Everybody’s family is different. Some of us have some very crazy family member that we don’t necessarily look forward to seeing on Turkey Day…Here are some tips on how to handle it!!!
VIA YOU TANGO:
By MARIE HARTWELL-WALKER, ED.D.
For some families, holidays are just another excuse to get together to eat good food and to have a good time. They’re not looking for articles like this one because they’ve somehow figured out the formula for successful family togetherness with minimum stress. If you have a challenging family, it’s only human to be a bit incredulous and then more than a bit jealous to see other folks living out the holiday fantasy when you’re just trying to live through it.
Just because it’s always been that way doesn’t mean you’re doomed to a lifetime of Thanksgivings where you just grin and go to your happy place until, thank goodness, it’s over! You can make a difference. You may even be able to start to enjoy your personal dysfunctional crowd. With a little planning and some social engineering, you can take control of the situation and make this Thanksgiving feel better.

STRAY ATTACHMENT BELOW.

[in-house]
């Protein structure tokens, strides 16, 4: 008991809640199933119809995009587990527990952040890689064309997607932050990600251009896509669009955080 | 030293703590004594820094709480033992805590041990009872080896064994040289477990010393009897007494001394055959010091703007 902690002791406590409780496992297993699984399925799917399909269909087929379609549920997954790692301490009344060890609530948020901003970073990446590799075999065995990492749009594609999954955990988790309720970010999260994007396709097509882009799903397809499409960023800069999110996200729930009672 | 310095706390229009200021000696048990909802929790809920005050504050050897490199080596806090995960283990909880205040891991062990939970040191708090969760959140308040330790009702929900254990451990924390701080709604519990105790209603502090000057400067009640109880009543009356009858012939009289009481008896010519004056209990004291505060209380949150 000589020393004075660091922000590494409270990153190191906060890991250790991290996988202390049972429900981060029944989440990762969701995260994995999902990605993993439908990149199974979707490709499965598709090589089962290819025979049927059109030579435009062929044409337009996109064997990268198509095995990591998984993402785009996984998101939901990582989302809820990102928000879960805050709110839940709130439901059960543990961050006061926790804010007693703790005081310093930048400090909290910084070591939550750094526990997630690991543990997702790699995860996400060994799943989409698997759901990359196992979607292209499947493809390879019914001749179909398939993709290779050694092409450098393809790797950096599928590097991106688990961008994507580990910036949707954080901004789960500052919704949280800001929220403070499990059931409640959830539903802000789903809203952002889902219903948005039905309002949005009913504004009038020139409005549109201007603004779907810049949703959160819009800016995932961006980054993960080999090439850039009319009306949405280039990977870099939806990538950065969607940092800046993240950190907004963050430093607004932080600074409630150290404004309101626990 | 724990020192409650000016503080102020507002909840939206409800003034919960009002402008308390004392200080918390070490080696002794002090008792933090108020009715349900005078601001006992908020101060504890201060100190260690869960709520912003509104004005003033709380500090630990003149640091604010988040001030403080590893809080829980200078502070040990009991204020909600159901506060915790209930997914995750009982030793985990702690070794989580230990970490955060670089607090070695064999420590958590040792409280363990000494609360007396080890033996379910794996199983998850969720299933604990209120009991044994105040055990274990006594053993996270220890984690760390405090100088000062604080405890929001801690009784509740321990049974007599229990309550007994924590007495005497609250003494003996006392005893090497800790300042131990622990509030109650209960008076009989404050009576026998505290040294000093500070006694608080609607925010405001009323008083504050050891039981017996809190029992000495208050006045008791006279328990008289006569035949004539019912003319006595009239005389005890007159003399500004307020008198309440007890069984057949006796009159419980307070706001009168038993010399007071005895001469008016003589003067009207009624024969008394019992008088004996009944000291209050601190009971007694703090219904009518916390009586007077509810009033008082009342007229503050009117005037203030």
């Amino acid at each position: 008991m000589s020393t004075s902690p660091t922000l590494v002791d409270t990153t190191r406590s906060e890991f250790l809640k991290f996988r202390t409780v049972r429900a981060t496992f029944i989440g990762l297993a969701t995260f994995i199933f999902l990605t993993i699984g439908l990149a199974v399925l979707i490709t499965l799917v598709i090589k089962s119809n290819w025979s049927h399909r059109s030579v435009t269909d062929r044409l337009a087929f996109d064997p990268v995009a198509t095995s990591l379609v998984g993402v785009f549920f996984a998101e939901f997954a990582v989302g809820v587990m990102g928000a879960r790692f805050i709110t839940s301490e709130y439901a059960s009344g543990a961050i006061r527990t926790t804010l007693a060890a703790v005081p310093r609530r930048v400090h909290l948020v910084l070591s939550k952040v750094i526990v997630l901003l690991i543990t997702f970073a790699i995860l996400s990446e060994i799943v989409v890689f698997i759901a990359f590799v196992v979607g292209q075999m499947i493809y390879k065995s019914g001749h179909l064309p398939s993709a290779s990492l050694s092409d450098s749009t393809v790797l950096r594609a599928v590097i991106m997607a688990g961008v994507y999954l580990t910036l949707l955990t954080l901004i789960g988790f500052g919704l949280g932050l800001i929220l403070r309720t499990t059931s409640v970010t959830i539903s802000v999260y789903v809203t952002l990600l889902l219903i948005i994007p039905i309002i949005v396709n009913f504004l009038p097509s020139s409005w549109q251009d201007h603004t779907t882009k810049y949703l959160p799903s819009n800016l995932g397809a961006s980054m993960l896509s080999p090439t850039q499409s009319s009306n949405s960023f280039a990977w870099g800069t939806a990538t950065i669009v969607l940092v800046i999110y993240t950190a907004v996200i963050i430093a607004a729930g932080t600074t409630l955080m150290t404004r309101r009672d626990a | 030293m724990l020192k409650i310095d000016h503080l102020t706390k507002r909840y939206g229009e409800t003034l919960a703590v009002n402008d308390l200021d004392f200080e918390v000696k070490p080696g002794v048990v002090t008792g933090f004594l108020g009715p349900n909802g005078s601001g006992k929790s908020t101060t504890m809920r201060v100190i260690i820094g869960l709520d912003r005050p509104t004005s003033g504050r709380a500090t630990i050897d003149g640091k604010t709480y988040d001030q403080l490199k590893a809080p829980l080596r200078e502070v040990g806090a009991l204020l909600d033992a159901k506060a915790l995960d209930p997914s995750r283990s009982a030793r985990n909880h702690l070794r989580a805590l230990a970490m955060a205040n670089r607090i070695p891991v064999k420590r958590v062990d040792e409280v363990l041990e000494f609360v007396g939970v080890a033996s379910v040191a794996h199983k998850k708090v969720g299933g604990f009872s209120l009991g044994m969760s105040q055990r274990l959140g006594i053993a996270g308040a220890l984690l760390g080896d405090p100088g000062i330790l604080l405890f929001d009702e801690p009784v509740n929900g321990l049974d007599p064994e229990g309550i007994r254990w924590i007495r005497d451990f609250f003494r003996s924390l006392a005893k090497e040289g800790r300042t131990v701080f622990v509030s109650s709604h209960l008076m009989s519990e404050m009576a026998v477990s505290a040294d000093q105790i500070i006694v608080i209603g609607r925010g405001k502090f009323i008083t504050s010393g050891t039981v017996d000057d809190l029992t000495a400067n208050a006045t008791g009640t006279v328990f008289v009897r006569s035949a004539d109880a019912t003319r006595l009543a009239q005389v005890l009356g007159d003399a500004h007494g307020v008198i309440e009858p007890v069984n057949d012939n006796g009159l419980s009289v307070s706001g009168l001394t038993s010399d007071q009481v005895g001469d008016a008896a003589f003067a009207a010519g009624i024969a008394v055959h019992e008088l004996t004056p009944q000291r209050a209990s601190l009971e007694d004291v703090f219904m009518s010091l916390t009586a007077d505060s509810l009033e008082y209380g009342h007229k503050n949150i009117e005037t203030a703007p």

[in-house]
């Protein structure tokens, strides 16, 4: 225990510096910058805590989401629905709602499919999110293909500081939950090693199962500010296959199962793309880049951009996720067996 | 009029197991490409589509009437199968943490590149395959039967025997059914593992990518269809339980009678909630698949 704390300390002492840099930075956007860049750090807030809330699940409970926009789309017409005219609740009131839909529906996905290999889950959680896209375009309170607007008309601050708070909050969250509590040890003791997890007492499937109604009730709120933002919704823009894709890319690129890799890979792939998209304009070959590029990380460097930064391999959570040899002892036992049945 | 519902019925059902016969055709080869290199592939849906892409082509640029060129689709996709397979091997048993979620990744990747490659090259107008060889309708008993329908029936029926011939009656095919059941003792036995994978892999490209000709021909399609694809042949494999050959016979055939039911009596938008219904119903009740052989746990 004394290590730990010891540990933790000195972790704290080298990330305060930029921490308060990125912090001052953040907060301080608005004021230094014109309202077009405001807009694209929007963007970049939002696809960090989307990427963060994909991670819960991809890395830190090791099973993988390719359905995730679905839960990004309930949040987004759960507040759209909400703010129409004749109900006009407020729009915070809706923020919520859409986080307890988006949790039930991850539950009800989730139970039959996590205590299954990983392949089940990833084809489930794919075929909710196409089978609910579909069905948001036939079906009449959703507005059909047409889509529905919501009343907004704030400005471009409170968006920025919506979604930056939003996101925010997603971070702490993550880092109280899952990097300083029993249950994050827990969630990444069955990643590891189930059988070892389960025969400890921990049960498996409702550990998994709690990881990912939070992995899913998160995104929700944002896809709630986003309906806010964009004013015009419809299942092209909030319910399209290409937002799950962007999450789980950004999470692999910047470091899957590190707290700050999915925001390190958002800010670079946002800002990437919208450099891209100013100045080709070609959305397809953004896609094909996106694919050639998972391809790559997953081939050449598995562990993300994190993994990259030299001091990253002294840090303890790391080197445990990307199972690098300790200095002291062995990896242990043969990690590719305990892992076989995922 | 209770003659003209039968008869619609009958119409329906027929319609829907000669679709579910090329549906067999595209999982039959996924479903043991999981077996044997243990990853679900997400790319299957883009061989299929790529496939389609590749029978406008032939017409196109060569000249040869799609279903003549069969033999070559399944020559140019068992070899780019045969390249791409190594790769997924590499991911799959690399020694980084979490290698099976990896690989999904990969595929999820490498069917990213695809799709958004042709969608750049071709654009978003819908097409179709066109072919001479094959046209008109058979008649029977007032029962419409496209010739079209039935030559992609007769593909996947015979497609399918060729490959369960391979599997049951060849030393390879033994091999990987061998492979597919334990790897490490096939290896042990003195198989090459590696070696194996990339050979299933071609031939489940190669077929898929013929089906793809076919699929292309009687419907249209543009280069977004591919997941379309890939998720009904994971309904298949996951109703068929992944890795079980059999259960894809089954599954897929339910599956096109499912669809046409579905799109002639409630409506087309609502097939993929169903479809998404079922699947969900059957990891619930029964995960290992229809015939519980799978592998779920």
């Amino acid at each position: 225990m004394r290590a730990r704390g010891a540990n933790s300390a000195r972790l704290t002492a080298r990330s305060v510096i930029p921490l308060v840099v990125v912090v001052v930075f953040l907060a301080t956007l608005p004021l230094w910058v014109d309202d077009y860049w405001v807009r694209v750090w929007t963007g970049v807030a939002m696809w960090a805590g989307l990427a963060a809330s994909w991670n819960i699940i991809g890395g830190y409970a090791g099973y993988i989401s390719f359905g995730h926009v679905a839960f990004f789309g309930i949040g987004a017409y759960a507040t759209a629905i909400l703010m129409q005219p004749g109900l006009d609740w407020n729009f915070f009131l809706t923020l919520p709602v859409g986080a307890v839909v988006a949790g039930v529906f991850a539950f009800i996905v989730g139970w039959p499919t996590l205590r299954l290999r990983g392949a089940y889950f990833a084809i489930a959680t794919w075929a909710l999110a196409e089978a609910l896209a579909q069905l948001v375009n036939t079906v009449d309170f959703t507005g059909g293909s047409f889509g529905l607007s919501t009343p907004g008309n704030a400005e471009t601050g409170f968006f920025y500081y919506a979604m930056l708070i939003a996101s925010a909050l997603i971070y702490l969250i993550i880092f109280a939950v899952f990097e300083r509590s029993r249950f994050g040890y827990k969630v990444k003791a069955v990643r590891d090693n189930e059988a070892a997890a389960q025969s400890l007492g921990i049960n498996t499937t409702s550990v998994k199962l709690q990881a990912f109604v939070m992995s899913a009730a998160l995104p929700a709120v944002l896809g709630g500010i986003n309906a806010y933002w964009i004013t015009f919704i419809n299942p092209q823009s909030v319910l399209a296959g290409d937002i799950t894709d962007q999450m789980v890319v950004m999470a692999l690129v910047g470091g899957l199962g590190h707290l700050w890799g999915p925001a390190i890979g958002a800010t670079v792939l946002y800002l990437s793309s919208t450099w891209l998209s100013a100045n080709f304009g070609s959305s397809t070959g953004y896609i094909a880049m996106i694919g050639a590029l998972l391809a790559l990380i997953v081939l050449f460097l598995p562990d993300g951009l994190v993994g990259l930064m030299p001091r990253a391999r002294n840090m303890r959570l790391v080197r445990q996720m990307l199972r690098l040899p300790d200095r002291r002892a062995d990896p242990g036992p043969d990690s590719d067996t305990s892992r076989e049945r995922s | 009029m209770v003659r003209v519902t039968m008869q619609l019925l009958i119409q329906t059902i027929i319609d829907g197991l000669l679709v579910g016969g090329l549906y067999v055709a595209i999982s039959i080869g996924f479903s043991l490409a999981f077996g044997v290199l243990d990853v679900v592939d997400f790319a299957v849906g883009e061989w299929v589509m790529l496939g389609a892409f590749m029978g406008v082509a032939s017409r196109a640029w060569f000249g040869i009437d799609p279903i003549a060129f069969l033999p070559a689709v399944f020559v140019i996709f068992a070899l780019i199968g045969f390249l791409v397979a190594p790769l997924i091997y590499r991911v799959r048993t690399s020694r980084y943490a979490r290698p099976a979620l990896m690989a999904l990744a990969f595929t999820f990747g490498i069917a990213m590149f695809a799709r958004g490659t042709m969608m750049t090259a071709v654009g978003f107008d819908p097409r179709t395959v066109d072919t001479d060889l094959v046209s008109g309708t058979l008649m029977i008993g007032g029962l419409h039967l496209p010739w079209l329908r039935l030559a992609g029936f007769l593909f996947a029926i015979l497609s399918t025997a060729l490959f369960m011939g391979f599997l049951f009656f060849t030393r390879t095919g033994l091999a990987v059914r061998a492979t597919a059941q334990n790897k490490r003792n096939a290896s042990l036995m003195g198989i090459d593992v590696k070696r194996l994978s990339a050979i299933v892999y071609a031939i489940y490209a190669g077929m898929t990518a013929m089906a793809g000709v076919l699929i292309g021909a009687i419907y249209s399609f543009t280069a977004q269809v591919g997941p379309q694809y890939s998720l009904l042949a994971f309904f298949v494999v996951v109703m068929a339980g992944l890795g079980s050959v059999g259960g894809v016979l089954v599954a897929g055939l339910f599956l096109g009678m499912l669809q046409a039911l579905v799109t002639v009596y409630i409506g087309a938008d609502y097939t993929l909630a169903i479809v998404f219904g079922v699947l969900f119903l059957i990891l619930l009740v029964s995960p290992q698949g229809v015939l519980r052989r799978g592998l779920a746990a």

First, make an honest appraisal of the family. It’s not new information that your mother doesn’t like your sister’s husband or your grandmother is going to want attention for her latest ache and pain. It’s not news to anyone that so-and-so has to be the center of attention or so-and-so somehow gets her feelings hurt every year. Instead of denying these realities, plan for them. (You get extra credit if you can find a way to have a sense of humor about them too.) Then consider using the following tips to begin to avoid at least some of the usual family drama.
1. Line up some co-conspirators. Chances are you’re not the only one who is irked by your family’s dysfunctional routines. Figure out who you can call on to help make things different. Then do some pre-event strategizing. Agree to tag-team each other with the folks you all find particularly difficult. Set up a signal you’ll use to call in a replacement. Brainstorm ways to steer a certain individual’s most tiresome and troublesome antics in a different direction.
2. Ask your co-conspirators to brainstorm ways to give challenging relatives an assignment: Is someone always critical of the menu? Ask her if she would please bring that complicated dish that is her trademark so she’ll have a place to shine. Is there a teenager who mopes about, bringing everyone down? Maybe offer to pay him to entertain the younger set for a couple hours after dinner so the adults can talk.
3. Invite “buffers.” Most people’s manners improve when outsiders enter the scene. If you can count on your family to put their best feet forward for company, invite some. (If not, don’t.) There are always people who would love a place to go on holidays or who would like to experience a real American Thanksgiving. Think about elderly people in your church or community whose grown children live far away, or divorced friends whose kids are with the other parent this year, or foreign exchange students from your local high school or college.